. . . I know sometimes people’ll say, “Well, you’ve done everything possible, what’re you gonna do next? You can’t pitch a better ball game.” And I say to myself, “Well, why not? Why can’t I do more, why can’t I do a better job?” There’s nothing to stop me—except the hitters. You can always try to pitch a better ball game, the best you possibly can.
- Sandy, I’ve seen you after you’ve pitched and you sit at your locker and you look like World War II. At this stage of your career isn’t there any tendency on your part to jake it a little, not to put out quite so much?
- I can’t. I can’t. Sometimes you get enough runs and you try to take it easy and all of a sudden you’re in trouble.
- Yes, but you go out there and work like a guy who’s expecting to be cut right after the game.
- You’ve got to put out on every pitch. How do you know what the other pitcher’s going to do? He’s out there trying to get your team out, too. People say, doesn’t it make you a better pitcher because your team doesn’t score runs, doesn’t that make you bear down? Well, the Dodgers score more runs than people think, but even if your ball club scores a lot of runs I don’t think you can take the attitude that you can give up two or three runs and still win. You’ve got to say to yourself, “I don’t know how many I’m gonna get, but if I can keep the other side from scoring any I have a lot better chance.” So you put out on every pitch.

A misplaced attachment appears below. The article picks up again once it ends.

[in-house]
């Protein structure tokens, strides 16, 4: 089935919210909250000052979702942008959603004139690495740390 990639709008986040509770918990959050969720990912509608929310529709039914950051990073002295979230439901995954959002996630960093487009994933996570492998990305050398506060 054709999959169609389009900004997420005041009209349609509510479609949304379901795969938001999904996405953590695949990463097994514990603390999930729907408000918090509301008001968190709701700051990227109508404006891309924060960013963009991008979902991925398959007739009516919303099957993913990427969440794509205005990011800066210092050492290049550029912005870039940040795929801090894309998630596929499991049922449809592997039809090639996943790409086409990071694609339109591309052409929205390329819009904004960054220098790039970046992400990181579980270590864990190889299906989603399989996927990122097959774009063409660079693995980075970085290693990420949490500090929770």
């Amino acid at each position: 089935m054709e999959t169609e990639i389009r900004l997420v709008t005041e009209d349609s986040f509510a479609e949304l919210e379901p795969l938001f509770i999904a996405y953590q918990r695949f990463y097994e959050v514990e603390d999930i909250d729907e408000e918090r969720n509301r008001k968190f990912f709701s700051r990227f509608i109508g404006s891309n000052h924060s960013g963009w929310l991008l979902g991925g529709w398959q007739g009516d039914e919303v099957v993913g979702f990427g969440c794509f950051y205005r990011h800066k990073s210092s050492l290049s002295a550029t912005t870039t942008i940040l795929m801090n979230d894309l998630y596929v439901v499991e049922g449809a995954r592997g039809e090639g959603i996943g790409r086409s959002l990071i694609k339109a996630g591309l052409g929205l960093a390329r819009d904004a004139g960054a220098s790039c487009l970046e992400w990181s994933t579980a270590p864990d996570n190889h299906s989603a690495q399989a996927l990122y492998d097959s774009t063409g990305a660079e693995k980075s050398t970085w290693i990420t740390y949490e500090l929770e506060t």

This is Sandy Koufax in a lengthy interview he did with Sports Illustrated back in December of 1965. There’s a lot of good stuff in there, especially Koufax’s self-deprecation with respect to his hitting.
I’ve always been curious about what makes professional athletes tick — what’s going on inside their heads that makes them the best in the world at what they do? Is there something off about them? I think that right there, the “I can’t. I can’t,” that he couldn’t take a single inning off, even with a swollen elbow, even in blowouts — I think that’s a big part of why Koufax was so good at what he did.